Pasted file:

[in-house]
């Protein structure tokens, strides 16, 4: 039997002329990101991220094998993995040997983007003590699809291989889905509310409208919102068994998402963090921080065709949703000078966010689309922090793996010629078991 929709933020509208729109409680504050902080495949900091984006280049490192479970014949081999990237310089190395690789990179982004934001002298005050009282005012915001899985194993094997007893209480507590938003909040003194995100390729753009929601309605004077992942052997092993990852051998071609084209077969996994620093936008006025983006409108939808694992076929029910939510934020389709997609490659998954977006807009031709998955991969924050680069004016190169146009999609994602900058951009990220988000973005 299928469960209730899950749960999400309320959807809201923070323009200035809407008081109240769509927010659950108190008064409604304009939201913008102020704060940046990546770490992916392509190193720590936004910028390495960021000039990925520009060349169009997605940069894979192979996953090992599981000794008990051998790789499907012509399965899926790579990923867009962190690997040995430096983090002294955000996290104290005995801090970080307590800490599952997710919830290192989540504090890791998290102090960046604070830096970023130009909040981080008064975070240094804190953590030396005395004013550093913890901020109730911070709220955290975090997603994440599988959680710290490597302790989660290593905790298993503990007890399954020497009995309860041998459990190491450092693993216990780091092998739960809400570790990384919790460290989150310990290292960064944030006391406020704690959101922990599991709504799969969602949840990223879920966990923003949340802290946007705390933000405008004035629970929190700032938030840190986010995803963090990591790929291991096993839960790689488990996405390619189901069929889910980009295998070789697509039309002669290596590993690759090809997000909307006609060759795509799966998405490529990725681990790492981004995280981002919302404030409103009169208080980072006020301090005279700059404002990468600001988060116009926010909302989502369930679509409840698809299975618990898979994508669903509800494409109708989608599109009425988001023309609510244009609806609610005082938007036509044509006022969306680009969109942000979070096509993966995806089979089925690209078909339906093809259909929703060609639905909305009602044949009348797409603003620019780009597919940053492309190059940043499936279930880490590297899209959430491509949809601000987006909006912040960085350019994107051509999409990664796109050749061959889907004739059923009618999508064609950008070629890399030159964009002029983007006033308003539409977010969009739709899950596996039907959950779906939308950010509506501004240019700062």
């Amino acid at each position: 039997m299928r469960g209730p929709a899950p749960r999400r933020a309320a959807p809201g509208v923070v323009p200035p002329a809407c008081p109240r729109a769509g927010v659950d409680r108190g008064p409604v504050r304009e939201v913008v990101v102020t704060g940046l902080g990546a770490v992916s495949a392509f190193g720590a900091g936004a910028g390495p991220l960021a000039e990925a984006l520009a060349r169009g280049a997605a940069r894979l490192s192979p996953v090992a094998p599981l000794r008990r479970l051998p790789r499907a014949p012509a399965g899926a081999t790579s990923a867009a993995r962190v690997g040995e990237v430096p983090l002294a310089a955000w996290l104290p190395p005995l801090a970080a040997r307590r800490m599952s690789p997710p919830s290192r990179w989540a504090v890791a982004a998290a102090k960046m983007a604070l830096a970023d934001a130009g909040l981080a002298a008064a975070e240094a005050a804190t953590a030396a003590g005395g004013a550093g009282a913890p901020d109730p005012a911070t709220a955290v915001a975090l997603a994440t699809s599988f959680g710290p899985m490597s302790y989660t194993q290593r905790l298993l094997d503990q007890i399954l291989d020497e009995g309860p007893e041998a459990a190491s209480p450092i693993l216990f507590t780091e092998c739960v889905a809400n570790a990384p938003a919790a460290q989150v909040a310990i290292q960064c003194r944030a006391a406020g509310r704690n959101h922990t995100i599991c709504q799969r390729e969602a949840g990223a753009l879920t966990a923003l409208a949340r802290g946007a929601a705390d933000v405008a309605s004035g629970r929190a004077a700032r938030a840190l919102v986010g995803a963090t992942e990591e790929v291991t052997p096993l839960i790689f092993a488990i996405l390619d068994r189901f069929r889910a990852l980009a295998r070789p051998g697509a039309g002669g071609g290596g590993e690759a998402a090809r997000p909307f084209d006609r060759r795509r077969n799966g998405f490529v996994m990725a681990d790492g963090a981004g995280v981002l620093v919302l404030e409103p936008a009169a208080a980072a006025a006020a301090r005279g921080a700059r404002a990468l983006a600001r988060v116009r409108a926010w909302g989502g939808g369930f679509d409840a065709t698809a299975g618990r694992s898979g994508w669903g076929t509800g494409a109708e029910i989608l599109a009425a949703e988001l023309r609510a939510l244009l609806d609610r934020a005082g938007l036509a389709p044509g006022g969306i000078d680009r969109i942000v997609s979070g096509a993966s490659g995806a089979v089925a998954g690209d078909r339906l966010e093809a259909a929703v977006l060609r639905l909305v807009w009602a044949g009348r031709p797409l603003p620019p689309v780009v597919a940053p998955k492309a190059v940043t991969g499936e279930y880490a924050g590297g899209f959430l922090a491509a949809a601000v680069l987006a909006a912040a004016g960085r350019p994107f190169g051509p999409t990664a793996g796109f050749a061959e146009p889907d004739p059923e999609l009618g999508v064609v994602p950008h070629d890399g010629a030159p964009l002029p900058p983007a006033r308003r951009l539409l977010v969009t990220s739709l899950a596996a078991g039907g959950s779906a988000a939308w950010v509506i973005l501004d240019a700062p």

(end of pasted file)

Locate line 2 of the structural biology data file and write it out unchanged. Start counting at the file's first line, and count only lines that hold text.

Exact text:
């Protein structure tokens, strides 16, 4: 039997002329990101991220094998993995040997983007003590699809291989889905509310409208919102068994998402963090921080065709949703000078966010689309922090793996010629078991 929709933020509208729109409680504050902080495949900091984006280049490192479970014949081999990237310089190395690789990179982004934001002298005050009282005012915001899985194993094997007893209480507590938003909040003194995100390729753009929601309605004077992942052997092993990852051998071609084209077969996994620093936008006025983006409108939808694992076929029910939510934020389709997609490659998954977006807009031709998955991969924050680069004016190169146009999609994602900058951009990220988000973005 299928469960209730899950749960999400309320959807809201923070323009200035809407008081109240769509927010659950108190008064409604304009939201913008102020704060940046990546770490992916392509190193720590936004910028390495960021000039990925520009060349169009997605940069894979192979996953090992599981000794008990051998790789499907012509399965899926790579990923867009962190690997040995430096983090002294955000996290104290005995801090970080307590800490599952997710919830290192989540504090890791998290102090960046604070830096970023130009909040981080008064975070240094804190953590030396005395004013550093913890901020109730911070709220955290975090997603994440599988959680710290490597302790989660290593905790298993503990007890399954020497009995309860041998459990190491450092693993216990780091092998739960809400570790990384919790460290989150310990290292960064944030006391406020704690959101922990599991709504799969969602949840990223879920966990923003949340802290946007705390933000405008004035629970929190700032938030840190986010995803963090990591790929291991096993839960790689488990996405390619189901069929889910980009295998070789697509039309002669290596590993690759090809997000909307006609060759795509799966998405490529990725681990790492981004995280981002919302404030409103009169208080980072006020301090005279700059404002990468600001988060116009926010909302989502369930679509409840698809299975618990898979994508669903509800494409109708989608599109009425988001023309609510244009609806609610005082938007036509044509006022969306680009969109942000979070096509993966995806089979089925690209078909339906093809259909929703060609639905909305009602044949009348797409603003620019780009597919940053492309190059940043499936279930880490590297899209959430491509949809601000987006909006912040960085350019994107051509999409990664796109050749061959889907004739059923009618999508064609950008070629890399030159964009002029983007006033308003539409977010969009739709899950596996039907959950779906939308950010509506501004240019700062």